About three weeks ago, my students megruder and Julie convinced me to change the Friday 15:30 meeting time for my research group to Wednesday at 15:30. I have roughly the same schedule on Wednesdays as on Fridays, modulo some individual meetings with istari_ala and Andrew, so I figured, "six of one, half a dozen of the other".
Well, not so much, as it turns out: my nice reservation for Nichols 236 (the CIS conference room) turned into a pumpkin when we went from Friday to Wednesday. I asked Mrs. Winfough for alternative rooms, and it was the fast train to Davidspadeville. Nichols 233 (the department library)? No dice. 122 (the big classroom, one of only three we have for lectures) was naturally in use. 127 (the smaller classroom)? Nein, nyet, nanka. So, I called
So it transpired that a couple of Wednesdays ago (on 03 Feb 2005), I requested the reservation, but had to use the Linux lab (Nichols 128) on a one-time basis before we got the room. We met there, trying to plan out the spring, 2005 papers for my reading group and seminar. Naturally, a Tegrity cart is the thing to use for such things (*kof* not *kof*). I wheeled Old Bessie into the lab and was momentarily stymied by the fact that our cart no longer has an Epson projector on it. More accurately, we haven't had a cart with a projector on it since fall, 2002. Did I mention that I am a memoryless fishie?
zengeneral and masaga convince me to turn the cart around and just let everyone squint at the Wacom Cintiq as I type. I cast about for a net connection, and we agree that the quickest solution is to unplug the Cat-5 cable from one of the Linux PCs and temporarily hook the cart into its wall jack, the way I do with the wall jack upstairs in 236 or in 127 when the cable connection we usually use goes on the fritz (about once in every 10 lecture days). After the seminar, Sterling, our department sysadmin, came by and pointed out that there actually was an open cable of the same type that we could use. Filed it away for future reference, I did, as we replaced the connection on the Gentoo box.
Fast forward to yesterday (Wednesday) morning. Jason Li, one of my Ph.D. students and the sysadmin for the KSU Bioinformatics and Ecological Genomics groups, came in to our weekly meeting to tell me that his account had been disabled because he had been the last person to log into the Gentoo system whose Ethernet cable I unplugged. He had been looking for Sterling to explain that not only was it I and not he who did it; we didn't actually reboot a system. I went in person to see Sterling and Jason's account was reactivated in short order. It wasn't a big deal, Sterling explained: rebooting systems in our department is strictly taboo, but the deactivation policy is primarily there to get students to come in so the sysadmins can say "please don't do that". Besides, they don't actually deactivate faculty accounts - figuring that we might have a reason for doing it, I hope; because much as I'd like to be Judge Dredd? Not so much.
Which brings me to my point. With all due respect to our sysadmins, it is IMO a breakdown of communications when the means of notification or summons is to deactivate someone's account. The locking of accounts, however briefly, is a serious matter, and even temporary lockouts can have some negative impact on dissertation research when a grad student can't get the account turned back on right away.1 I do realize that students often don't pay attention to e-mail warnings about policy, or requests to explain themselves. It still seems a measure of the last resort to me to lock someone out of their primary login (i.e., printing, shell, and in some cases, e-mail) in order to generate the "obligation to respond". I also feel that it is just a little too likely (which is to say, not entirely improbable) that detected machine reboots are false positives. This one, which I took full responsibility for, is a case in point.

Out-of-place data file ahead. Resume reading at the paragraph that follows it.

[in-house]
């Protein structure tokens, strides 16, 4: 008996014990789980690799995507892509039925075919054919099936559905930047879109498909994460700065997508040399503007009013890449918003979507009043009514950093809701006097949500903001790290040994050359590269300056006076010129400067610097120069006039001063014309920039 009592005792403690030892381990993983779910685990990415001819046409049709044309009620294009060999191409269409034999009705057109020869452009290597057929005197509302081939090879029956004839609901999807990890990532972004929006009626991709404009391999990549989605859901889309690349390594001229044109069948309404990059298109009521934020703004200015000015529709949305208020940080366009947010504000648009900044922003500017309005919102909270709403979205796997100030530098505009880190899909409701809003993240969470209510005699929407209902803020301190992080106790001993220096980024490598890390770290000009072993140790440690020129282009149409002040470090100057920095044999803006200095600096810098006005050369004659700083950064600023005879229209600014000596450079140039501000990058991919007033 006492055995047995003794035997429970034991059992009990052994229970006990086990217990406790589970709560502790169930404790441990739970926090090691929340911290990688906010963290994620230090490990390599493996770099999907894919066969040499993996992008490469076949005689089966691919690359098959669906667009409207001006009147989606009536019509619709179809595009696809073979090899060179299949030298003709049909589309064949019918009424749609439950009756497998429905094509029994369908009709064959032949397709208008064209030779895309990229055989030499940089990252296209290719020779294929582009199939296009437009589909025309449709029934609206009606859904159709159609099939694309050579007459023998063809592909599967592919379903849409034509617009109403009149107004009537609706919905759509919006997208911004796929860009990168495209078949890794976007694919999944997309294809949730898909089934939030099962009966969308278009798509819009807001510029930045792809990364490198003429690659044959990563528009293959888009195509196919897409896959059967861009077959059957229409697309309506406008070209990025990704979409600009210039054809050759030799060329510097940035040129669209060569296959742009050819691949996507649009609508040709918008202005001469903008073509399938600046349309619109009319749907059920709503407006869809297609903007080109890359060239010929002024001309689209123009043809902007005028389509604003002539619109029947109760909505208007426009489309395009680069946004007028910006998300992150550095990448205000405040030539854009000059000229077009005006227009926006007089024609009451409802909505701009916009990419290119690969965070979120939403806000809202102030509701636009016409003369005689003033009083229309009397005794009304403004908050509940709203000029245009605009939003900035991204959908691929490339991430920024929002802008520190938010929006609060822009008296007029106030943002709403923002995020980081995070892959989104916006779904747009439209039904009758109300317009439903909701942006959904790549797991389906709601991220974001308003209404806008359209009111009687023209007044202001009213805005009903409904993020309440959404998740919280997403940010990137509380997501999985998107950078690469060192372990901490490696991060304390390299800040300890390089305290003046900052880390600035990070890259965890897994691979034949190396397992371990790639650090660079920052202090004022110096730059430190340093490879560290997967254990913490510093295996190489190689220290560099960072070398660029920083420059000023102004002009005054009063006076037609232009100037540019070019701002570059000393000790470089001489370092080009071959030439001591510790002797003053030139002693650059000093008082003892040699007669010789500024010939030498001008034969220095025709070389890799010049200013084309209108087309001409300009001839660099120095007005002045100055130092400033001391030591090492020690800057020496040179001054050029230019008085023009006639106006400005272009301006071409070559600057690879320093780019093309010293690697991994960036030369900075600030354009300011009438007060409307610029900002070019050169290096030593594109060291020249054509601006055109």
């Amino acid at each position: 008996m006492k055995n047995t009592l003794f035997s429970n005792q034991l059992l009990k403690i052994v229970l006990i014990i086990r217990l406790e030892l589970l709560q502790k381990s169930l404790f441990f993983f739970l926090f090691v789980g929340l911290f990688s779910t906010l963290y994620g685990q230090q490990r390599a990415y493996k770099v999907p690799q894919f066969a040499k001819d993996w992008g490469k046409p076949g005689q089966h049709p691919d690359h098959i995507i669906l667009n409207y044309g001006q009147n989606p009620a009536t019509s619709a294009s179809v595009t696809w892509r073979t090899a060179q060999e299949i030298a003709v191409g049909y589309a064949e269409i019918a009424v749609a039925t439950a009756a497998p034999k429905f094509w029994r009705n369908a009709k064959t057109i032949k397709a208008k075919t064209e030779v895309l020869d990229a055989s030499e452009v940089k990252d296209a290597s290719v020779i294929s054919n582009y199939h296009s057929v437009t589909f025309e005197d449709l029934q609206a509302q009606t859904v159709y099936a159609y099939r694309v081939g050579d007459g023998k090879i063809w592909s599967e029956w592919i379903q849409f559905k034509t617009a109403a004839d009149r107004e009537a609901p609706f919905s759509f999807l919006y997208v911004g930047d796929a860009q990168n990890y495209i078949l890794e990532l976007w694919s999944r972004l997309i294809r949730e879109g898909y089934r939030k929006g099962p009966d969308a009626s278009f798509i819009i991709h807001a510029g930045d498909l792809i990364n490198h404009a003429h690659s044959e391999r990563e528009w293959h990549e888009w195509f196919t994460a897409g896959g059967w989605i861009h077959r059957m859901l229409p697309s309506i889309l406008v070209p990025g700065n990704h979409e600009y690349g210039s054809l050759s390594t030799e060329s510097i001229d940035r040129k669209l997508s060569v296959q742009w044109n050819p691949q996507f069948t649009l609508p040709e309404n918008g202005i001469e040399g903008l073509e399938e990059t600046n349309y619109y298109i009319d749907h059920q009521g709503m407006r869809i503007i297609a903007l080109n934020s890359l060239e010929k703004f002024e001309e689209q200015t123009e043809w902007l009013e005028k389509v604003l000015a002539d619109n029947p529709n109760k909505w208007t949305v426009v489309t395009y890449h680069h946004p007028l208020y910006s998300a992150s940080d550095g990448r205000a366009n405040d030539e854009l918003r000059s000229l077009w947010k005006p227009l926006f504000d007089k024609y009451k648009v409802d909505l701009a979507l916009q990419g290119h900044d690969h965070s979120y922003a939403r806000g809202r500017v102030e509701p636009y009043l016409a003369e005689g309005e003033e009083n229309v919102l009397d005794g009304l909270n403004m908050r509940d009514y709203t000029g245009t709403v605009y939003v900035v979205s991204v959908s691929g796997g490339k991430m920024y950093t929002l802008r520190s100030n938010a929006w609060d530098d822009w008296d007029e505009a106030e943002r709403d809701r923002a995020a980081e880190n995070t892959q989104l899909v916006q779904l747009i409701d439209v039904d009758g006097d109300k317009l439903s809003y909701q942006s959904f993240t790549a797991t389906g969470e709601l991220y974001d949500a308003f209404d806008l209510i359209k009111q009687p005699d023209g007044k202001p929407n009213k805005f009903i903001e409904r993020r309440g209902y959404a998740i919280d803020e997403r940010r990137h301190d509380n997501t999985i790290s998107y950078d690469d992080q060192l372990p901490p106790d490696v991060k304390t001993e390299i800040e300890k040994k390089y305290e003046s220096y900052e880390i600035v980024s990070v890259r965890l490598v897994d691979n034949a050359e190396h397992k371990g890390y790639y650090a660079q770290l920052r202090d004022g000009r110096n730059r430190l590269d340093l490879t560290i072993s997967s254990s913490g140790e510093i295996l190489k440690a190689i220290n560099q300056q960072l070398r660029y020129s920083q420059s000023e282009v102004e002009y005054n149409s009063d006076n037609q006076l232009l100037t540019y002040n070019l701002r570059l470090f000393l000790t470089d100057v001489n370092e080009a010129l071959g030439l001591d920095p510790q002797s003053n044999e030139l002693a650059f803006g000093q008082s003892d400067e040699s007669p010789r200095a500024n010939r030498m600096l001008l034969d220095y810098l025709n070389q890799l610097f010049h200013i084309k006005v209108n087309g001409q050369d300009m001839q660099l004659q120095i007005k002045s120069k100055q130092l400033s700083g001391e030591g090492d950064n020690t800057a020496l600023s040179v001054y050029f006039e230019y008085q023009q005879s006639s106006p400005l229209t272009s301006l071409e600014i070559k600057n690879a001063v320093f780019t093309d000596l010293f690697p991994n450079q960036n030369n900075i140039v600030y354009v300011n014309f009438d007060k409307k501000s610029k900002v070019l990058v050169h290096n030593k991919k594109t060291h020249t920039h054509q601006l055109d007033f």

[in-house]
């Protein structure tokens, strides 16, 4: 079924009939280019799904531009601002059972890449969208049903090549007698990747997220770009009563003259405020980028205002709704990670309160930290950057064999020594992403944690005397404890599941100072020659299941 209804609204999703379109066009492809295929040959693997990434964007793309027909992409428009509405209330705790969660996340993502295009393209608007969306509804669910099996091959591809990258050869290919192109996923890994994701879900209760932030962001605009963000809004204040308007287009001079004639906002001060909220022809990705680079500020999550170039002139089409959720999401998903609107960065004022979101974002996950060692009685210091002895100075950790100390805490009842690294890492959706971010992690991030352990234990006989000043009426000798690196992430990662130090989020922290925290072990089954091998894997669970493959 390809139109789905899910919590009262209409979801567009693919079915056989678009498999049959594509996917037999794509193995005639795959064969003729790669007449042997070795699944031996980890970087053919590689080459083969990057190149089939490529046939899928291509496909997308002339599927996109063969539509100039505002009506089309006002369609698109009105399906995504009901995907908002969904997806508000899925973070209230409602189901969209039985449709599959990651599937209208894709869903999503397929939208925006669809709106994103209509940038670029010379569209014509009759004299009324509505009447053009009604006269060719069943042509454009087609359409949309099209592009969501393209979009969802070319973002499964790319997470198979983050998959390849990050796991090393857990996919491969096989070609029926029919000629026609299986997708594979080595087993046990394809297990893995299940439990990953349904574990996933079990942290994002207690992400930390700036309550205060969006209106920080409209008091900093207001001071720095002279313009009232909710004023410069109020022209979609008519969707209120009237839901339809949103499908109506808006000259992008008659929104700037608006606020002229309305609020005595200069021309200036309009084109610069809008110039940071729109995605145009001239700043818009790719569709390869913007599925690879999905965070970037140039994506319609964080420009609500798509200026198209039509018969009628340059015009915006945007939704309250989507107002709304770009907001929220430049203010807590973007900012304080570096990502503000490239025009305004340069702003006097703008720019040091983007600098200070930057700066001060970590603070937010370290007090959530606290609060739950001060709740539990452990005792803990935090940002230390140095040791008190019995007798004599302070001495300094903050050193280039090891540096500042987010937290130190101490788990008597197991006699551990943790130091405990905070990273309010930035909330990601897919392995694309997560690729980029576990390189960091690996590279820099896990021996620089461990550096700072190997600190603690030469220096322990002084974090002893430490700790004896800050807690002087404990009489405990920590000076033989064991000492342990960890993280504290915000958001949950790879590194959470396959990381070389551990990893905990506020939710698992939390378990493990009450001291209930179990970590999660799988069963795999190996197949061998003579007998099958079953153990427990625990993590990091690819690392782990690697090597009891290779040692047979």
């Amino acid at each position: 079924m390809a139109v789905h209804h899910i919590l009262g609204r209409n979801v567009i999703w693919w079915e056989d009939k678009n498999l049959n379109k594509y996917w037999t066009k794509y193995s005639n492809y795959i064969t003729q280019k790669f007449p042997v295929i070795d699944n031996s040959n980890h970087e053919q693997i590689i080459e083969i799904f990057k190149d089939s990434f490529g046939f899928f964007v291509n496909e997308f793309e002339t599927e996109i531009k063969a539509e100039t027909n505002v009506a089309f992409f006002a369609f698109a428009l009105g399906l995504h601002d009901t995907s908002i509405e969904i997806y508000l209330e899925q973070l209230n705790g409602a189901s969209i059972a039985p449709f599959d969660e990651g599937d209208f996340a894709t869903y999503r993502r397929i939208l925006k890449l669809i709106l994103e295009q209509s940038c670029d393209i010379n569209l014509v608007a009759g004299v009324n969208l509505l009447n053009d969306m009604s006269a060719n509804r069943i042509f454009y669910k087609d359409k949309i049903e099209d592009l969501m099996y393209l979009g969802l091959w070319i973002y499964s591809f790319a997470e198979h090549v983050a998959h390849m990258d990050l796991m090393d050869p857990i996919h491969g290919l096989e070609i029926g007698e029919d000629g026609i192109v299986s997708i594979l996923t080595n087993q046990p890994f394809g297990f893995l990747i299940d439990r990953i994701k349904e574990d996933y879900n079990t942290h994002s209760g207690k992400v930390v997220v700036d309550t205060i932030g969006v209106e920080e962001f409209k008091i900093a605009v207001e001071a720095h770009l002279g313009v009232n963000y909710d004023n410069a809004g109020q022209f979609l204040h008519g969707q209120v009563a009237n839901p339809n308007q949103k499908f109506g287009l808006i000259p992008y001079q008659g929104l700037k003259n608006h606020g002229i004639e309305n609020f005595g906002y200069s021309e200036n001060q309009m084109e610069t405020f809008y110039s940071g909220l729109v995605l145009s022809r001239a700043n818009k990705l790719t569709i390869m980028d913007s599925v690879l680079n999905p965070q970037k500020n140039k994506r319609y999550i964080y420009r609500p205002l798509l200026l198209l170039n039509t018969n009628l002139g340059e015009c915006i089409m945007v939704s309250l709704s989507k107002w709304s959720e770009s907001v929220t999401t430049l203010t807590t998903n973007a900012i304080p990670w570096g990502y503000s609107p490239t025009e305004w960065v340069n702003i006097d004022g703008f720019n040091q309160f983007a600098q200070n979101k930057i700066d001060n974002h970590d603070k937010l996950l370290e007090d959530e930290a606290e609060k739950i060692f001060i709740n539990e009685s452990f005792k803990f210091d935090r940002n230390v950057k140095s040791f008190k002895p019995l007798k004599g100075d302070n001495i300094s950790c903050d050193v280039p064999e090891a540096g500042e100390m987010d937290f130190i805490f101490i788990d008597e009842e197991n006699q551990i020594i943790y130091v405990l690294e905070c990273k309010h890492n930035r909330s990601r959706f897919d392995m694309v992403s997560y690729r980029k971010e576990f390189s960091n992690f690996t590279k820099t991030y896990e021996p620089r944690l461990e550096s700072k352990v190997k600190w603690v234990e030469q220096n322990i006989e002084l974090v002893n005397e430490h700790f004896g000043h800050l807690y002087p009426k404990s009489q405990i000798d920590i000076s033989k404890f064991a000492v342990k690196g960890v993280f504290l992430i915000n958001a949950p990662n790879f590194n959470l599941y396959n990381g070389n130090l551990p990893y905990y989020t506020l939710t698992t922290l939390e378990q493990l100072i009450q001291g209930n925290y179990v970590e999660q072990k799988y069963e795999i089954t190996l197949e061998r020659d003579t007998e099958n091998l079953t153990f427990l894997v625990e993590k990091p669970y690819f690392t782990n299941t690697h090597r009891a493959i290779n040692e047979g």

Another communications issue, and one I think is more far-reaching and important, is how policies are announced. Sterling's explanation was the first I had heard of the policy. While writing this entry I came across this entry in Sterling's blog, in which he mentions announcing it to the CIS students' e-mail list. If it was cc'ed to the faculty, though, I never saw it. I do think such policies should be at least posted somewhere if not discussed with us, because it does affect us - including in such rare cases as our graduate students taking the heat for something we did.
I appreciate the hard work our sysadmins do, and for the record, the current crop has been very nice and helpful in telling me about resources and policies when I ask. (I don't deactivate anything to get their attention, though. ;-))
Oh, and one more thing: it's 20/20 hindsight, but since the want of an Ethernet hookup was the root of this, could the available ways to plug in carts and presentation notebooks be posted online (and maybe on signs in the room)? Since the cables are available only in 127, 128, 233, and 236 as conveniences (and not in N16, for example, where I'm told the proper hookup is the RJ-45 wall jack), I'm thinking this would be good information to have or access at need.
1 This was due in part to the sysadmins being out of the office at the moment when Jason stopped by. Of course, the other part was his wanting to go see the admins in person rather than send an e-mail to
firstname.lastname@example.org. I'm not sure whether he was instructed to do so or just figured that sending a reactivation request from GMail or an alternative non-CIS account would hold less weight than going in person. KDD members, please note for future reference: if your account gets deactivated for whatever reason, go in person, but remember to also send e-mail to
helpand leave a message with whomever is around that you did.